Millions of children threatened by hunger need Congress to come together

SEATTLE, WA - MARCH 18: Christy Cusick hands out free school lunches to kids and their parents at Olympic Hills Elementary School on March 18, 2020 in Seattle, Washington. As a result of all schools in Washington state being closed due to the COVID-19 outbreak until at least April 27th, Seattle Public Schools is providing carry-out meals to students during lunch hours. (Photo by Karen Ducey/Getty Images)

Hamdi Ulukaya is the founder and chief executive officer of the Greek yogurt brand Chobani, the second largest overall yogurt manufacturer in the US. Claire Babineaux-Fontenot is the chief executive officer of Feeding America, the largest hunger relief and food rescue organization in the US. The views expressed in this commentary are their own. Read more opinion articles on CNN.

(CNN)Over the next few weeks, Congress and the Trump administration will decide whether a quarter of America's children will have enough to eat each day.

Widespread hunger is being driven by unemployment rates that are the highest they have been since the Great Depression. Black and Hispanic families disproportionately experienced food insecurity even before Covid-19, and evidence suggests that in the wake of the pandemic they are facing hunger at rates approximately double that of white families. According to Feeding America's pulse survey, food banks are seeing a 50% increase in demand with many families seeking assistance for the first time while too many are having to make the impossible choice of buying enough food or paying their rent and utility bills.
America is not equally affected by hunger. Before Covid-19, in 2018, Black households with children were 2.5 times more likely to be food insecure than white ones, and Latino households with kids were 1.7 times more likely. There has been a similar disparity since the early weeks of the pandemic, with food insecurity rates among Black adults with children (37.4%) and Hispanic/Latino adults with children (39.3%) roughly doubling those of white adults with children (17.6%).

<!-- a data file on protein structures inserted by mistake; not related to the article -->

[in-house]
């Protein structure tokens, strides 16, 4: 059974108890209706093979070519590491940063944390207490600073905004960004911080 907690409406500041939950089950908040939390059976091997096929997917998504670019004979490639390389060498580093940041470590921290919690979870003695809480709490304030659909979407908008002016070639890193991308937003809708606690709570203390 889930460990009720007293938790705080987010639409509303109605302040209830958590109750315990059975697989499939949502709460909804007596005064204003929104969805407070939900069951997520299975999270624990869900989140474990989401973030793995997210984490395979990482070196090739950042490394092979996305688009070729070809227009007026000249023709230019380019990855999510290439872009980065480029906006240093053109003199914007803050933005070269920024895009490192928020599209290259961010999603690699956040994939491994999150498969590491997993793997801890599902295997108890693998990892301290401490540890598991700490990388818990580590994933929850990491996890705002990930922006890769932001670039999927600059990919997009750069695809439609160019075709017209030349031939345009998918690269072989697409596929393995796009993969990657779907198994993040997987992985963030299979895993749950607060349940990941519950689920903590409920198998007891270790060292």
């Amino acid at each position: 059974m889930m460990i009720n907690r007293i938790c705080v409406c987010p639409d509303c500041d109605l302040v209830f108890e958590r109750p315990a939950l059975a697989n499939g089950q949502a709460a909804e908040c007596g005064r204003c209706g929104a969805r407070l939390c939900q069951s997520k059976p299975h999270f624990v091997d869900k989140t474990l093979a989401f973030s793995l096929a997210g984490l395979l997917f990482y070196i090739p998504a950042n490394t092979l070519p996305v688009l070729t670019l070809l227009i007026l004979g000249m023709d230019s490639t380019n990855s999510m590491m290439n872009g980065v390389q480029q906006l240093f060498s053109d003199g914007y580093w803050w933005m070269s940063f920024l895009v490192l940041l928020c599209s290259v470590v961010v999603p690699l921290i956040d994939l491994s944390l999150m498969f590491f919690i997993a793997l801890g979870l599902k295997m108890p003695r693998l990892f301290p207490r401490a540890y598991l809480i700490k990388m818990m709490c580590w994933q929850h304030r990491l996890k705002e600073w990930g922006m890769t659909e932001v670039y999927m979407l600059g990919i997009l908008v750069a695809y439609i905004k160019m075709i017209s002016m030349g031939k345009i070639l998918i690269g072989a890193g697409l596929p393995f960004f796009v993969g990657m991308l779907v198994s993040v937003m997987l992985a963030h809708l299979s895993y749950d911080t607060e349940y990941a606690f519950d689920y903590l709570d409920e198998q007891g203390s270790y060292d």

Lawmakers in DC must put political differences aside and start to consider the millions of children and families struggling every day.
    There are two clear solutions to this problem:
    One is to increase the maximum benefit for people enrolled in the Supplemental Nutrition Assistance Program (SNAP) by 15% for the duration of this economic crisis. SNAP is the best nutrition program for America's children and provides families with the means to purchase food in their communities.
    This aid can help reduce the need for charitable assistance by putting money for food into the hands of people who need it most.
    It also acts as an economic stimulus. If we want to get money flowing directly to local retailers and grocers, there may be no better tool than SNAP. According to the United States Department of Agriculture (USDA), every $1 billion in SNAP dollars increases GDP by over $1.5 billion. The USDA also estimates that every $1 billion invested in SNAP supports more than 13,000 jobs. This program helps pull communities out of economic freefall and families out of poverty. It needs to be expanded immediately.
    Second, Congress and the Administration must figure out how we get food to kids who depend on free or reduced-price school lunch. Many schools will be closed or only partially open. Congress could extend the Pandemic EBT (P-EBT) program, which gives families dependent on school lunch about $5 a day to fill this gap. Since the pandemic started, 49 states have set up Pandemic EBT programs giving millions of families access to these vital resources.
    Congress passed the Pandemic EBT program in March by overwhelming margins in both chambers. Back then, unemployment was just over 4% and schools across the country were largely still open. In July, the unemployment rate stood at 10.2% and entire school systems have closed with some of them reopening as coronavirus cases spike in some states. As the crisis deepens, it would defy all statistical evidence, common sense, and basic compassion if Congress does not extend P-EBT.
    Both Congress and the Executive Branch will be considering these solutions in the midst of our society's long-overdue reassessment of equality, inclusion, and justice in America.
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      Nonprofits and concerned businesses have stepped up to try to help. Feeding America's network of food banks, volunteers and donors, with partners like the yogurt manufacturer Chobani, are doing all we can, but we can't do it alone. We need our leaders in Congress to help and support the millions of children who have lost reliable meals and the nourishment they need to grow and thrive.
      It remains to be seen if Congress and the administration will come to agreement on a Covid relief package -- if they do, that is likely to be the last major bill we will see responding to the pandemic this year. As clear-eyed optimists, we remain hopeful they will do the right thing to help America's children.